Duty Is Taking a Toll on McGwire
The complicated part of Mark McGwire’s day didn’t come at 7:05 p.m. It came at 3:30.
That’s when the real-life Paul Bunyan, precisely on time, walked into a cramped room in the bowels of Qualcomm Stadium on Monday. About 20 reporters were waiting for McGwire’s first-day-in-town news conference to begin. For the St. Louis Cardinals’ slugging first baseman, the difficult thing about his assault on Roger Maris’ single-season home run record isn’t what happens between the first pitch and the final out every night. It’s answering all of the questions about being baseball’s greatest power hitter.
On Monday, McGwire, 34, stationed himself in a locker stall and allowed the camera- and notebook-toting swarm to surround him. For half an hour, he dutifully but mostly joylessly fielded questions. Some were insightful. Most were not. Virtually all had been asked dozens of times.
His hair isn’t falling out -- as Maris’ did -- at least not yet. But McGwire doesn’t read his mail anymore. There simply is too much of it, he says. He doesn’t read about baseball in the newspaper or watch TV highlights of the sport that he is reviving.
“I don’t know how much more the country wants to see and know about me,” he said. “I’m a firm believer the more you see of somebody, the more tired of them you get. It’s every day. People are going to get sick of it.”
McGwire got his life back, at least temporarily, just after 4. Much of the rest of his day was spent in his sanctuary -- the baseball diamond. Monday evening brought his usual batting-practice show and, in a victory over the San Diego Padres, another homer, his 43rd of the season--putting him 18 away from Maris’ record of 61 with still more than two months to play.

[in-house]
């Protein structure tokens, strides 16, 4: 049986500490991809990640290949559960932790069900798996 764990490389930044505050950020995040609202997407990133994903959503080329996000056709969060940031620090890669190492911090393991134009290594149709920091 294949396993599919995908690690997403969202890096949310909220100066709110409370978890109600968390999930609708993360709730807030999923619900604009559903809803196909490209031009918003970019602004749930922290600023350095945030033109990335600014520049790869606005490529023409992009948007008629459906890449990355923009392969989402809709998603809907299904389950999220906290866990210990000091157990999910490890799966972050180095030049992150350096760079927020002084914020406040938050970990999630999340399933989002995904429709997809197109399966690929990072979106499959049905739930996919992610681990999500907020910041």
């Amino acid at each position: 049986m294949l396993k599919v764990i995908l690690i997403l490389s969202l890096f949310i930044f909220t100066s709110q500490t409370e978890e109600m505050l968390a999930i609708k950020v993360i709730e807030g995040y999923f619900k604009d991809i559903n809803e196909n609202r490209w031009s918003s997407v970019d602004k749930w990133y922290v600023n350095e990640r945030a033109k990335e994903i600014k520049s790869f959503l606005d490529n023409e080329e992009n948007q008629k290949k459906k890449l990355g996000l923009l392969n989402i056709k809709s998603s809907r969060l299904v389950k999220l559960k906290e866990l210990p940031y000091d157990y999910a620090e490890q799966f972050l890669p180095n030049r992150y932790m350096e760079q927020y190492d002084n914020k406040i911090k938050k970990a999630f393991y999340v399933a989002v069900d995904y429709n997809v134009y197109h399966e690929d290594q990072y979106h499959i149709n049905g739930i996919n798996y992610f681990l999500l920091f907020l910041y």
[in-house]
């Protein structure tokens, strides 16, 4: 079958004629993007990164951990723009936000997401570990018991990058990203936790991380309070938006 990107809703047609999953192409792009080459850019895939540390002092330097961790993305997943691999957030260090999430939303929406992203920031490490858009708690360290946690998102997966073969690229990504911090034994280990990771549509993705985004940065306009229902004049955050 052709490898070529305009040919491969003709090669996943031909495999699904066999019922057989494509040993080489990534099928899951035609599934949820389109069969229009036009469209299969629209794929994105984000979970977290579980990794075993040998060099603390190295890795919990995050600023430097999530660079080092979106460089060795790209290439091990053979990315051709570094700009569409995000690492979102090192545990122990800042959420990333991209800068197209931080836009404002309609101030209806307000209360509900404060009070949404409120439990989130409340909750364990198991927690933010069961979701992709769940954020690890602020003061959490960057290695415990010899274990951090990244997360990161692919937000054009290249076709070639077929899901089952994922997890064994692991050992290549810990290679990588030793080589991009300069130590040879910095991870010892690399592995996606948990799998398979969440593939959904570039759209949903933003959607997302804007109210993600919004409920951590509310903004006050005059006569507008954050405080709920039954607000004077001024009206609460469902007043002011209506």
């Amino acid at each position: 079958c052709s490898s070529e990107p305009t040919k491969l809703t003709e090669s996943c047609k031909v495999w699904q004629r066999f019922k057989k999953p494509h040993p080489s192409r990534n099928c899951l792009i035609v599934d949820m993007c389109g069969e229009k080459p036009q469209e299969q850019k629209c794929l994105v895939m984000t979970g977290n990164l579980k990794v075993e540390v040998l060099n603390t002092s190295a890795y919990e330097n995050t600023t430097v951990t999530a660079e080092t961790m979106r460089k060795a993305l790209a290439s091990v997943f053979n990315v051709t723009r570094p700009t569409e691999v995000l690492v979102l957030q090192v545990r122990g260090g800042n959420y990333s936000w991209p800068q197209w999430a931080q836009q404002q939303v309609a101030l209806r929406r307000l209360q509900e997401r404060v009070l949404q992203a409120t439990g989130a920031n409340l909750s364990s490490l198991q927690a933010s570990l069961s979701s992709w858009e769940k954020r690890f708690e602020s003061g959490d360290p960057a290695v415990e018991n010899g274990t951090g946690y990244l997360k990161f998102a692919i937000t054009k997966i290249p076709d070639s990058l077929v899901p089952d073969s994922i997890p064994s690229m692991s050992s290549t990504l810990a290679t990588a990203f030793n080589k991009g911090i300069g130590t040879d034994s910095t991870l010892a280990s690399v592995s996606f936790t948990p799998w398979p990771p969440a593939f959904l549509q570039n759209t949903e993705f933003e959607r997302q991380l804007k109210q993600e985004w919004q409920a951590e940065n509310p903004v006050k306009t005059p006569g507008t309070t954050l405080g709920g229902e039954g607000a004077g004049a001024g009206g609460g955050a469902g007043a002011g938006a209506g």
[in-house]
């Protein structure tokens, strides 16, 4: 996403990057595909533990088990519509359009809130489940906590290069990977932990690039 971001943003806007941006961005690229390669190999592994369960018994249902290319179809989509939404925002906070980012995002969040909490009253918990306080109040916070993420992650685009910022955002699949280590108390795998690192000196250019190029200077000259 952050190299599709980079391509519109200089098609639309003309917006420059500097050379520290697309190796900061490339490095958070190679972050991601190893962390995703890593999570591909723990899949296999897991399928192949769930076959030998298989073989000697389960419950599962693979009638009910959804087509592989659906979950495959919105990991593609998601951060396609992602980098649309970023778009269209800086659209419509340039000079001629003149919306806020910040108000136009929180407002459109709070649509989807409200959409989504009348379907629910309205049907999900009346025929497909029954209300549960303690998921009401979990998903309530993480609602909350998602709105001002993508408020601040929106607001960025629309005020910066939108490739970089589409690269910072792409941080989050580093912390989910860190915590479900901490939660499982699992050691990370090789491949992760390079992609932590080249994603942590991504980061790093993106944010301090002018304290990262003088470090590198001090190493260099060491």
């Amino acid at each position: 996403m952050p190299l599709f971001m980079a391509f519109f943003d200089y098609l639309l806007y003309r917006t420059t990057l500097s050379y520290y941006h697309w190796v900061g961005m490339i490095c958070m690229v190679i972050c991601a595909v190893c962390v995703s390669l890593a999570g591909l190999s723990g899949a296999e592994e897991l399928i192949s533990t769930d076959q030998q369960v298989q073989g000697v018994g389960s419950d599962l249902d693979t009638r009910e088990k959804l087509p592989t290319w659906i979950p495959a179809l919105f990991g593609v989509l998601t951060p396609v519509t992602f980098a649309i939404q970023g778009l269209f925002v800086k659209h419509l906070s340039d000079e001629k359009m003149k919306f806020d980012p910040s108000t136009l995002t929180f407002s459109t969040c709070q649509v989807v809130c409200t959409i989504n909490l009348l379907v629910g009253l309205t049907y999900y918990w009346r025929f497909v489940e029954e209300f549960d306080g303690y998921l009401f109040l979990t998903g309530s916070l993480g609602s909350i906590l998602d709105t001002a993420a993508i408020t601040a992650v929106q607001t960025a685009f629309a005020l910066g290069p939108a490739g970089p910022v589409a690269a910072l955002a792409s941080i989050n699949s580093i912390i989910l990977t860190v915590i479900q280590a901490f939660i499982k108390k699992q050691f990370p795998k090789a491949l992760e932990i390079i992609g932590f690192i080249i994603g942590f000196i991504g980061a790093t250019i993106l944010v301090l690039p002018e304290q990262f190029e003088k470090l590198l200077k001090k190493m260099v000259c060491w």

Yes, Ken Griffey Jr. and Sammy Sosa also are in pursuit of Maris’ record. But there’s only one person who practically everyone believes will break the record this season. There’s one person who has captivated the public. There’s one person carrying baseball on his broad shoulders. Mark David McGwire.
“He has the perfect swing right now,” said Padres hitting coach Merv Rettenmund, formerly McGwire’s hitting instructor with the Oakland Athletics. “He sees the ball better now than he used to, and he’s much stronger. He’s matured as a person, and he’s had the desire to get better as a player. He’s the ultimate power hitter.”
The official numbers--6 feet 5, 250 pounds--don’t do McGwire justice. He is big. Really big. His arms are otherworldly. His uniform looks stretched to the limit.
He is about 20 pounds heavier than he was during his early days in the big leagues. Then, he lifted weights only during the offseason. In 1991, he began lifting year-round. He’s been using creatine, a nutritional supplement popular among bodybuilders, for four years. He eats plenty of red meat, he says.
McGwire hit 49 home runs for the A’s in 1987, his first full major league season. But Rettenmund says there’s no comparison between the hitter that McGwire was then and the hitter that he is now. Rettenmund says that he marvels at the way McGwire now picks up the baseball coming out of a pitcher’s hand, especially since he struggled with his nearsightedness as a young player.
“To me, the one thing that’s different is the way he picks up pitches,” Rettenmund said. “He was always trying different contact lenses. Now it looks like he sees the ball before the guy releases it. It’s like he knows what’s coming.”
McGwire’s swing has become compact. There’s little or no hitch by moving the bat backward before it comes forward. McGwire’s bat simply surges forward from the ready position. He always has known the strike zone. But now he’s become a .300 hitter, and this year he could break Ruth’s record of 170 walks in 1923. Pitchers once tied him up regularly with inside fastballs. Now those pitches end up beyond the left field fence.
“He’s always been disciplined, but now he hits for average as well as power,” Padres pitching coach Dave Stewart, McGwire’s former A’s teammate, said. “He’s bigger and stronger. The balls that used to end up on the warning track are over the fence now.”
Stewart insisted, without elaborating, that McGwire still has some holes as a hitter to which pitchers can work. “They’re still there,” Stewart said. But “guys make mistakes. To his credit, when guys make mistakes, he didn’t always hit them. Now he always hits them.”